I also reviewed the evidence report4, because anyone who knows me knows that I am a big fan need for more dataof meta-analysis. It did not disappoint and provides a comprehensive summary of data available at the time of the analysis. A further search led me to several editorials5-8, including one from Susan Redline. It will come as no surprise that each of these sources pointed to a need for more data. I think JAMA does an excellent job of presenting evidence and publishing a wide range of editorials exploring the impact of the USPSTF report.

 

podcast on osa and the USPSTFOne of the links that I followed sent me to a podcast9 featuring Howard Bauchner, MD, Editor in Chief of JAMA interviewing Alex H. Krist, MD, MPH, Task Force member and co-author of the recommendation statement. If you follow none of the other links for information, this podcast will give you a comprehensive and intelligent summary of the task force process and conclusions. It is well worth the 24 minutes it takes to listen.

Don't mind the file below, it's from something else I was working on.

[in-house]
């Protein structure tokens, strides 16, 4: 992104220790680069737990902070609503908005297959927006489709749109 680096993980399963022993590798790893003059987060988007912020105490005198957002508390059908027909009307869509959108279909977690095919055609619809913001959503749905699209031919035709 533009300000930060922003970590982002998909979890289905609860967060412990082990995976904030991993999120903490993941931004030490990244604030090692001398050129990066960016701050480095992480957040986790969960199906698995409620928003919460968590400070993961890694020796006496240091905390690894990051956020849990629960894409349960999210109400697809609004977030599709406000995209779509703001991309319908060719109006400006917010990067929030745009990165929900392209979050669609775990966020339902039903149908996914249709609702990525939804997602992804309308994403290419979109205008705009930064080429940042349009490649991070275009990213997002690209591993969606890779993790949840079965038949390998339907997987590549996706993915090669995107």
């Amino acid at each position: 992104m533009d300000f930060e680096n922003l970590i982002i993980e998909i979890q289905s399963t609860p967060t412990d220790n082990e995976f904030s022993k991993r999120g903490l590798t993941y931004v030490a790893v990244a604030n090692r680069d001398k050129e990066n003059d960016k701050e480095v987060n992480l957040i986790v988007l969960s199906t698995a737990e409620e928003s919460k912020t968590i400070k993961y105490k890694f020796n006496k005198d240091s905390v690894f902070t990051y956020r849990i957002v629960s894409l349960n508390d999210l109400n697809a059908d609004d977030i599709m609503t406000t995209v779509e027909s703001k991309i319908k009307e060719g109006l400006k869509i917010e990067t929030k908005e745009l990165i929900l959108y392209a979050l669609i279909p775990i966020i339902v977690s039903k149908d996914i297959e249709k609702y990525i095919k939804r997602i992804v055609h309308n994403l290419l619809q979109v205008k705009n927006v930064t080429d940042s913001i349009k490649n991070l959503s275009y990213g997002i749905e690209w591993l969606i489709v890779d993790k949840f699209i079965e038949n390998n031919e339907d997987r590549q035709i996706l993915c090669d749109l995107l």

The main goal of the USPSTF is to imagine that every man and woman in the US was evaluated for OSA. Would this result in a benefit that would outweigh potential harms? Dr. Krist begins by saying that we don’t have data on this, because none of the studies in the literature begin with random assignment of subjects to evaluation or no evaluation and end with treatment provided to those who test positive for OSA. The podcast explores the data in between these endpoints, evaluating the accuracy of questionnaires and tests in making a diagnosis and the efficacy of treatments in reversing the consequences of untreated apnea.